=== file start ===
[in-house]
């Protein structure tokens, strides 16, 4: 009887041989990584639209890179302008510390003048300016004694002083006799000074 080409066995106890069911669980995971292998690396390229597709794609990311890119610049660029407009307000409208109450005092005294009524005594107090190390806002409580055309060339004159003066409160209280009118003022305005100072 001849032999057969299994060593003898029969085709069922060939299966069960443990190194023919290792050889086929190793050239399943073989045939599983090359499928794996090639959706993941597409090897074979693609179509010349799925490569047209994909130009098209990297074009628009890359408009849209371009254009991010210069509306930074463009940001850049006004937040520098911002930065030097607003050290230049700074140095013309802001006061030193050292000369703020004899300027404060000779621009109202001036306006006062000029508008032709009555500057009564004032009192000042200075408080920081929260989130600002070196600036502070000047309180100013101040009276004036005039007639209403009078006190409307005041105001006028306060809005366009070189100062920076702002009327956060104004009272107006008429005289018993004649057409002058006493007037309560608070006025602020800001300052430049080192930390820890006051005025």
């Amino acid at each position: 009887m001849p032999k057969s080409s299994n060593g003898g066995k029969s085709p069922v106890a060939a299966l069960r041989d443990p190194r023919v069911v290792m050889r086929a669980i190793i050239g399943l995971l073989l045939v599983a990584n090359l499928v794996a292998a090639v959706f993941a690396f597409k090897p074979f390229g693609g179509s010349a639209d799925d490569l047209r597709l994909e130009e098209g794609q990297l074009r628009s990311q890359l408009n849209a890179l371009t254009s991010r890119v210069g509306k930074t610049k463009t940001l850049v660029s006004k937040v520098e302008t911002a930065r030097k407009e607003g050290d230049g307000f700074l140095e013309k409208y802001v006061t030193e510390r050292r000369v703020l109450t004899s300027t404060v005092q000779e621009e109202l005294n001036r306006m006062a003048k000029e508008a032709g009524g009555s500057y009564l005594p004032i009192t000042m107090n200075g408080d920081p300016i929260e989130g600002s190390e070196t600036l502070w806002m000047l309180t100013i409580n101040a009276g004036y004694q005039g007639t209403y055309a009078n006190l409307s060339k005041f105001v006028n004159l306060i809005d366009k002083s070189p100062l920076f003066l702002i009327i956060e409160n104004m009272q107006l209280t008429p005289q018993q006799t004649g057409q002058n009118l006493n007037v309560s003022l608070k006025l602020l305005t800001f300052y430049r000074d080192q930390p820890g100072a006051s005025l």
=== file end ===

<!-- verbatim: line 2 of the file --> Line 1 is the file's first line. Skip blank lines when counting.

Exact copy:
């Protein structure tokens, strides 16, 4: 009887041989990584639209890179302008510390003048300016004694002083006799000074 080409066995106890069911669980995971292998690396390229597709794609990311890119610049660029407009307000409208109450005092005294009524005594107090190390806002409580055309060339004159003066409160209280009118003022305005100072 001849032999057969299994060593003898029969085709069922060939299966069960443990190194023919290792050889086929190793050239399943073989045939599983090359499928794996090639959706993941597409090897074979693609179509010349799925490569047209994909130009098209990297074009628009890359408009849209371009254009991010210069509306930074463009940001850049006004937040520098911002930065030097607003050290230049700074140095013309802001006061030193050292000369703020004899300027404060000779621009109202001036306006006062000029508008032709009555500057009564004032009192000042200075408080920081929260989130600002070196600036502070000047309180100013101040009276004036005039007639209403009078006190409307005041105001006028306060809005366009070189100062920076702002009327956060104004009272107006008429005289018993004649057409002058006493007037309560608070006025602020800001300052430049080192930390820890006051005025």